85. 85. 5 Open Smart City Themes 1. Governance 2. Engagement 3. Data & Technology 4. Data Governance 5. Effective and values based smart cities T. P. Lauriault, R. Bloom & J.-N. Landry, 2018, Open Smart Cities in Canada Project, https://www.opennorth.ca/open-smart-cities-guide
  86. 86. Theme 1. Governance in an Open Smart City is ethical, accountable, and transparent. These principles apply to the governance of social and technical platforms which include data, algorithms, skills, infrastructure, and knowledge. T. P. Lauriault, R. Bloom & J.-N. Landry, 2018, Open Smart Cities in Canada Project, https://www.opennorth.ca/open-smart-cities-guide
  87. 87. 87T. P. Lauriault, R. Bloom & J.-N. Landry, 2018, Open Smart Cities in Canada Project, https://www.opennorth.ca/open-smart-cities-guide
  88. 88. Theme 1. Resources arranged as follows: • Ethical Governance • Governance Structures and Participation • Cooperative and Multi-jurisdictional Governance • Accountable Governance • Transparent Governance • Cooperative Governance T. P. Lauriault, R. Bloom & J.-N. Landry, 2018, Open Smart Cities in Canada Project, https://www.opennorth.ca/open-smart-cities-guide
  89. 89. Theme 2. An Open Smart City is participatory, collaborative, and responsive. It is a city where government, civil society, the private sector, the media, academia and residents meaningfully participate in the governance of the city and have shared rights and responsibilities. This entails a culture of trust and critical thinking and fair, just, inclusive, and informed approaches. T. P. Lauriault, R. Bloom & J.-N. Landry, 2018, Open Smart Cities in Canada Project, https://www.opennorth.ca/open-smart-cities-guide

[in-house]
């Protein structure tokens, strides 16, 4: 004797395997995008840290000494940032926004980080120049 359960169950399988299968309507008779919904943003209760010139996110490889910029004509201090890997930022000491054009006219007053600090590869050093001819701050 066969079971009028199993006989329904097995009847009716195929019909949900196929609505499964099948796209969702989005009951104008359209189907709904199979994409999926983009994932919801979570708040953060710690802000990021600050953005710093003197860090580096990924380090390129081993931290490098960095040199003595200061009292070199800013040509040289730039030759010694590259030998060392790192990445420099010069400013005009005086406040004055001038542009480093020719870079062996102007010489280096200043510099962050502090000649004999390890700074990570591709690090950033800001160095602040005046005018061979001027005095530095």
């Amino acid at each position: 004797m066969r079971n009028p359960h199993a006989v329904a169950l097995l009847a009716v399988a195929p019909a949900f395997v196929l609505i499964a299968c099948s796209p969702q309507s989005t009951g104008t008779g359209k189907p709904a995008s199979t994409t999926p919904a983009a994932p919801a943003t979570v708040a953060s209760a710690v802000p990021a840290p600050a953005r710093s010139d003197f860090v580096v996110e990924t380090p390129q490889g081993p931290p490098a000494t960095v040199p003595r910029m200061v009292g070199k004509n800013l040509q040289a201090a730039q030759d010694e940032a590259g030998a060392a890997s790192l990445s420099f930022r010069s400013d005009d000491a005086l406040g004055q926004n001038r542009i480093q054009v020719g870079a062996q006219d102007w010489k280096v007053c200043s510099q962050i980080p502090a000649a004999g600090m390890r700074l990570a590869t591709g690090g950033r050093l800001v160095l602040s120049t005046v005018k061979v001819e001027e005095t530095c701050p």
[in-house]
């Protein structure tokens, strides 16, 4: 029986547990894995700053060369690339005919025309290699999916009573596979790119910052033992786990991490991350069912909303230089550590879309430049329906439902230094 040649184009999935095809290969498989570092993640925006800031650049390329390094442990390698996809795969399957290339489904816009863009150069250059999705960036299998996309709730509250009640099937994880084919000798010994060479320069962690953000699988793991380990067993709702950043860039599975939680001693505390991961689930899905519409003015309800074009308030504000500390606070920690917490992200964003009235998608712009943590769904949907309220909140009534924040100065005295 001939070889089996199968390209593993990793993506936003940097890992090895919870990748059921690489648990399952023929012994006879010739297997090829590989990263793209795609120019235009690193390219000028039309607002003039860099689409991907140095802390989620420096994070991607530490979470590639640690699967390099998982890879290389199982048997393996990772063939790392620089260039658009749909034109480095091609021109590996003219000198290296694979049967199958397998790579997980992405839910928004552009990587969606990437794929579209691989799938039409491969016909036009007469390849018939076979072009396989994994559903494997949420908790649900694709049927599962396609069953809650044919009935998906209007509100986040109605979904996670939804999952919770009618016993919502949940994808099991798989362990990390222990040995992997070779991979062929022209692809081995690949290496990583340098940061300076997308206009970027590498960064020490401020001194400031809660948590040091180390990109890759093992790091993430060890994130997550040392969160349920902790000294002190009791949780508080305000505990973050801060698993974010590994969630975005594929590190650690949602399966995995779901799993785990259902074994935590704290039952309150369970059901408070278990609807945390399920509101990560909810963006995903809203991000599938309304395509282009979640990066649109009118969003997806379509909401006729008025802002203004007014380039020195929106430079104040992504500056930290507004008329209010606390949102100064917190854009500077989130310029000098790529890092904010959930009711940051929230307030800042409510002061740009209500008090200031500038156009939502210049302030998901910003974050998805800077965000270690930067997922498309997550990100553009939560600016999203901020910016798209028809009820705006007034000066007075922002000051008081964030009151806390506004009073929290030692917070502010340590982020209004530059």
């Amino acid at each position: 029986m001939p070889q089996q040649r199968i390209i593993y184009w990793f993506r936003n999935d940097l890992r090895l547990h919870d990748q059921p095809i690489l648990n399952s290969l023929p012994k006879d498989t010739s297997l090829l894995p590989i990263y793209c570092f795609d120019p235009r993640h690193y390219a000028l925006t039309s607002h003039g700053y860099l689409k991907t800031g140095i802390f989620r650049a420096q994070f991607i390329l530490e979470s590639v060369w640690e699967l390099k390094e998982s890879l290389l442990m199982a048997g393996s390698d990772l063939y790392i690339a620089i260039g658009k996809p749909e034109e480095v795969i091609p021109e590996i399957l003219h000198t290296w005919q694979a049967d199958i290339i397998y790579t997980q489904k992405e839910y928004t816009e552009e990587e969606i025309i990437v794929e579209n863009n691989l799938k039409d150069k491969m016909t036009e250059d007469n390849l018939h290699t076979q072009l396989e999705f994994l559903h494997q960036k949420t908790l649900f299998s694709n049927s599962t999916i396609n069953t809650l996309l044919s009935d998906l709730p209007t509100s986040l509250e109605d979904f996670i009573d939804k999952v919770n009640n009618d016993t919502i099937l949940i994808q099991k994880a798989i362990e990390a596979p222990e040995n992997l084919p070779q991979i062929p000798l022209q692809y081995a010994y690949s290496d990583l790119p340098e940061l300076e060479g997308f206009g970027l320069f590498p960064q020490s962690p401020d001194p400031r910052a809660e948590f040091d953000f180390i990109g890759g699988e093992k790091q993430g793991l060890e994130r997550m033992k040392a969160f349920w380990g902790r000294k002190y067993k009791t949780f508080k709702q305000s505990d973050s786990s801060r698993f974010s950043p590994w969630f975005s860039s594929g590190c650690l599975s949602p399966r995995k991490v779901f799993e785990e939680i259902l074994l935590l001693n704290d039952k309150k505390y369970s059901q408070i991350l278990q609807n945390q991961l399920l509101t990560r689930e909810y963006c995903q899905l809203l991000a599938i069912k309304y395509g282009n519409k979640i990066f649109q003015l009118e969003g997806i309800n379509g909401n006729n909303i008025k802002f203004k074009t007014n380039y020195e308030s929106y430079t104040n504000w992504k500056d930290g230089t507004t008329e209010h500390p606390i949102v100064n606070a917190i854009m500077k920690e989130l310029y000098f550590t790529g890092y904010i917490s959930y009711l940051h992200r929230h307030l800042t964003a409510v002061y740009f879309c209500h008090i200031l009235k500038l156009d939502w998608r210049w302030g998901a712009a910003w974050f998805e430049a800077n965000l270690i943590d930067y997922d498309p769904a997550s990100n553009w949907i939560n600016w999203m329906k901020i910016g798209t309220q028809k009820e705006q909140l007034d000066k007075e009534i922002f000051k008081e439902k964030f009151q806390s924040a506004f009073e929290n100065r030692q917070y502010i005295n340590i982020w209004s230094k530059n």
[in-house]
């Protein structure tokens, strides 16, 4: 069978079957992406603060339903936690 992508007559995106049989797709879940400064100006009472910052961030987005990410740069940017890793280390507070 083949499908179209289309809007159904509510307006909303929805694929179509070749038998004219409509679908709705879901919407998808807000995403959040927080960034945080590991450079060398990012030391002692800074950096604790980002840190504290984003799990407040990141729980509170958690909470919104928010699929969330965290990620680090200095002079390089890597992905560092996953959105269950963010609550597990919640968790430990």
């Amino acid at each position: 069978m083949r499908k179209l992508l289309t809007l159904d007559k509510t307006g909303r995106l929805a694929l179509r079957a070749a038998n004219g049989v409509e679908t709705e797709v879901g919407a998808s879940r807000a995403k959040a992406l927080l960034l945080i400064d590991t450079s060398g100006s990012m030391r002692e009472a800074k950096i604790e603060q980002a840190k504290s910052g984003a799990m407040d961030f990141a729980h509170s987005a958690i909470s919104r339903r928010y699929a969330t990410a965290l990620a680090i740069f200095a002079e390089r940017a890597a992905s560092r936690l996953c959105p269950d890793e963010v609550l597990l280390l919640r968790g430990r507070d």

90. 90. T. P. Lauriault, R. Bloom & J.-N. Landry, 2018, Open Smart Cities in Canada Project, https://www.opennorth.ca/open-smart-cities-guide
  91. 91. Theme 2. Resources arranged as follows: • Participatory • Collaborative • Responsive • Trust • Critical Thinking • Fair & Just • Inclusive & Informed T. P. Lauriault, R. Bloom & J.-N. Landry, 2018, Open Smart Cities in Canada Project, https://www.opennorth.ca/open-smart-cities-guide
  92. 92. Theme 3. An Open Smart City uses data and technologies that are fit for purpose, can be repaired and queried, their source code are open, adhere to open standards, are interoperable, durable, secure, and where possible locally procured and scalable. Data and technology are used and acquired in such a way as to reduce harm and bias, increase sustainability and enhance flexibility. An Open Smart City may defer when warranted to automated decision making and therefore designs these systems to be legible, responsive, adaptive and accountable. T. P. Lauriault, R. Bloom & J.-N. Landry, Open Smart Cities in Canada Project
  93. 93. 93
  94. 94. Theme 3. Resources arranged as follows: • Fit for Purpose • Repaired and Queried • Open Source • Open Standards • Cybersecurity and Data Security • Reduction of Harm and Bias • Local Procurement • Balancing Sustainability T. P. Lauriault, R. Bloom & J.-N. Landry, 2018, Open Smart Cities in Canada Project, https://www.opennorth.ca/open-smart-cities-guide
  95. 95. Theme 4. In an Open Smart City, data management is the norm and custody and control over data generated by smart technologies is held and exercised in the public interest. Data governance includes sovereignty, residency, open by default, security, individual and social privacy, and grants people authority over their personal data. T. P. Lauriault, R. Bloom & J.-N. Landry, 2018, Open Smart Cities in Canada Project, https://www.opennorth.ca/open-smart-cities-guide
  96. 96. T. P. Lauriault, R. Bloom & J.-N. Landry, 2018, Open Smart Cities in Canada Project, https://www.opennorth.ca/open-smart-cities-guide